Today, Motorola announced a new flagship smartphone, the Moto X. The phone itself is somewhat unremarkable, except for what it says about Motorola and its efforts to reposition itself in the market.
Basically, this 83-year-old Illinois-based company is trying to get hip and young again. You can design your own Moto X from scratch, choosing different colors for different parts and even adding a little inscription on the back. Motorola also is rolling out the phone with a marketing campaign intended to create a friendlier, softer image.
Basically, Motorola is trying to figure out its buyer personas. As we've reported before, this is something that some brands -- JetBlue, Apple, and ZipCar, to name a few -- already understand really well. (We've also explained the research you need to do and the questions you should ask when you're figuring them out for your company. And we've told you how to identify "exclusionary" personas -- the ones who aren't going to buy and don't deserve your attention.)
Part of what's happening at Motorola is that the company and its brand are finally being assimilated into Google, which acquired the handset maker for $12.5 billion in 2012.
At an event on Google’s campus in July, there was a lot of talk about trying to reinvent Motorola’s brand in a way that acknowledges Motorola’s tradition and its engineering prowess while also making the company seem more “Googley.”
One Motorola executive made a point of putting the old logo, which he described as “masculine,” next to the new one, which he described as “softer,” and which has the rainbow hues associated with Google.
Here’s the old logo:
And here’s the new one:
Droid: The Phone From Outer Space
The old Motorola was like the Michael Douglas character in Falling Down -- an engineer with nerd glasses and a pocket protector, a guy who probably can crank out a great integrated circuit but doesn’t do so well when it comes to interacting with actual human beings.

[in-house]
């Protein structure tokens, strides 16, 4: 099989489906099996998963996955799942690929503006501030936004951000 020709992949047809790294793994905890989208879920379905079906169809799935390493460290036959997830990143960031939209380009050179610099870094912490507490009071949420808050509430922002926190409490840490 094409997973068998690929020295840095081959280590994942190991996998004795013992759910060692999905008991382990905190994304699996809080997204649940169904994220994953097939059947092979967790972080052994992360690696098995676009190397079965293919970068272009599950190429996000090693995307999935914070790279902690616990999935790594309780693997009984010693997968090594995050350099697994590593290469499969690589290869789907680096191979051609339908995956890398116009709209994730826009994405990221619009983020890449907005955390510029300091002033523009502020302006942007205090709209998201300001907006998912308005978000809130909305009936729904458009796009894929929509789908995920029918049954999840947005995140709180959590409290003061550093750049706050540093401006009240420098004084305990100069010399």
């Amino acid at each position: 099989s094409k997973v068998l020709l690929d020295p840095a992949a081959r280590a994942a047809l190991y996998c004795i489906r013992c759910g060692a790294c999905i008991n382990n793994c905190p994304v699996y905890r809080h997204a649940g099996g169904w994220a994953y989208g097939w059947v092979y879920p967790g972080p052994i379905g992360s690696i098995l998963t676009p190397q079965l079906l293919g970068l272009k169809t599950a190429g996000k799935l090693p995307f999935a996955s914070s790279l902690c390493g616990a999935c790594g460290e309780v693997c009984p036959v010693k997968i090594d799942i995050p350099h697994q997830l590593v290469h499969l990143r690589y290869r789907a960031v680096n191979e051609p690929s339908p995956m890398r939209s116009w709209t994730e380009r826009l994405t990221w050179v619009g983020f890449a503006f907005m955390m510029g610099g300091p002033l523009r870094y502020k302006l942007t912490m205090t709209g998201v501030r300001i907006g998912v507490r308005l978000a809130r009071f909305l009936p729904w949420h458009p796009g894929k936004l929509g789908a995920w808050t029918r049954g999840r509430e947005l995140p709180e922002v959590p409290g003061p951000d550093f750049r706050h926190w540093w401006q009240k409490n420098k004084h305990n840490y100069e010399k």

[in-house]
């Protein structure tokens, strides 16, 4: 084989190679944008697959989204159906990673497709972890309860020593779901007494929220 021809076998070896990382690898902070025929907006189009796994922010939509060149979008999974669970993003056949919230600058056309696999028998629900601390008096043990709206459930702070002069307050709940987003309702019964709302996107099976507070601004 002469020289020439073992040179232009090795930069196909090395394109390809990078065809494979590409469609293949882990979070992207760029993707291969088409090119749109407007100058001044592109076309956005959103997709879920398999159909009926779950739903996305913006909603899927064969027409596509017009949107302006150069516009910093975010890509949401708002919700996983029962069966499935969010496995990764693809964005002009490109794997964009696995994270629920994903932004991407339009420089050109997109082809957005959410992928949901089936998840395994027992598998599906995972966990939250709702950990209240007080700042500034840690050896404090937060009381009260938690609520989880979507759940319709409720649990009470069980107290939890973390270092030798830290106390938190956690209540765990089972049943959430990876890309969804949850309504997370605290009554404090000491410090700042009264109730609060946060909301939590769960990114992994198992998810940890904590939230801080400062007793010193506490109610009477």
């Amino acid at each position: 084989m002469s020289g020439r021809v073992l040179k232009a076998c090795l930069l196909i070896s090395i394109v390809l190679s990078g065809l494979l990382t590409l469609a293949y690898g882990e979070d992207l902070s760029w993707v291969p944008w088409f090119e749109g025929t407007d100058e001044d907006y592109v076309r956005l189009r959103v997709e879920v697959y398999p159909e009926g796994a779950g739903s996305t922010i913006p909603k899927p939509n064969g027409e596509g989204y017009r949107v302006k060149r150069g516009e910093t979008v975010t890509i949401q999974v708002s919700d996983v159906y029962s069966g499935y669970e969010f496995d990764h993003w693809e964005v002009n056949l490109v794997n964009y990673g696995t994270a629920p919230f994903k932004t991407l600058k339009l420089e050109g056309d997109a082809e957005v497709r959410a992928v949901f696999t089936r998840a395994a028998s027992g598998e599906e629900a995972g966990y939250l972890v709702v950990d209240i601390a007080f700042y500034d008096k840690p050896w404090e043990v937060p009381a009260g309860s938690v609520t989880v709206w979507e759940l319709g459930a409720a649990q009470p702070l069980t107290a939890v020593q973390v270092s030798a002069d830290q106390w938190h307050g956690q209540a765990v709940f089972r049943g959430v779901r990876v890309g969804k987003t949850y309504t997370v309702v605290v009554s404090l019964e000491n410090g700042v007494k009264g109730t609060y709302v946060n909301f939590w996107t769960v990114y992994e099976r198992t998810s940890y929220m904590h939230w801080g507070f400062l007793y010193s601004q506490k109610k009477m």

Motorola briefly became cool when it introduced the Razr phone in 2003. Then came the iPhone in 2007, and the smartphone revolution began. While Apple promoted the iPhone as a happy, friendly helper, Motorola made Droids, targeting road warriors with features like big screens and big batteries.
Motorola's commercials were inspired by sci-fi movies like Alien and Blade Runner. My favorite is this one for the Droid Bionic, where a character who looks like Trinity from The Matrix battles some kind of space monster:
What does this have to do with a smartphone? The answer seems to be, who cares? All that matters is that Droids were like real robots -- they even came with a robotic-sounding start-up voice droning the word “Droid,” evoking a cyborg coming to life.
In other words: They were dude phones.
Not so with the Moto X, which comes in colors like “blush.” At the event in July, Motorola execs didn’t talk much about ”speeds and feeds," but emphasized how people can choose all sorts of color combinations for their Moto X and can even inscribe their name or some other kind of personal message on the back.
The Moto X boasts a new voice command system and a feature that lets you wake up the camera just by giving the phone a shake. But for the most part, it’s an unremarkable phone.
Rebuilding a Brand With a Different Customer in Mind
But the Moto X wasn’t really designed to blow people away with breakthrough technology. The real point seems to be about creating a new brand identity for Motorola, a stodgy Midwestern engineering company that has been manufacturing a wide range of products including radios, televisions, set-top boxes, semiconductors and cell phones since the 1930s.
Now Motorola wants to be all hip, youthful, and freewheeling -- more like Google and the rest of Silicon Valley. The event in July didn’t take place at Motorola’s headquarters in Schaumburg, Ill., but rather at the very slick “Partner Plex” on the Google campus in Mountain View, Calif.
As part of the effort to get hip, Motorola announced a surprising hire earlier this year when they brought on Guy Kawasaki, the legendary Apple evangelist, to work as a branding consultant. Kawasaki is best known for his time at Apple, but in recent years he has become a fan of Google’s Android operating system.
At the event in July, Kawasaki trotted out an old Apple G3 iMac, the bubblegum-colored desktop computer that helped put Apple back on its feet in the late 1990s.
Kawasaki compared the Moto X to that original iMac, saying that just as the iMac marked the beginning of Apple’s comeback, so the Moto X might do the same for Motorola. Whether that’s true -- and whether a newer, more feminine version of Motorola can do any better than the space-monster-loving version -- remains to be seen.
What do you think of Motorola's buyer persona shift?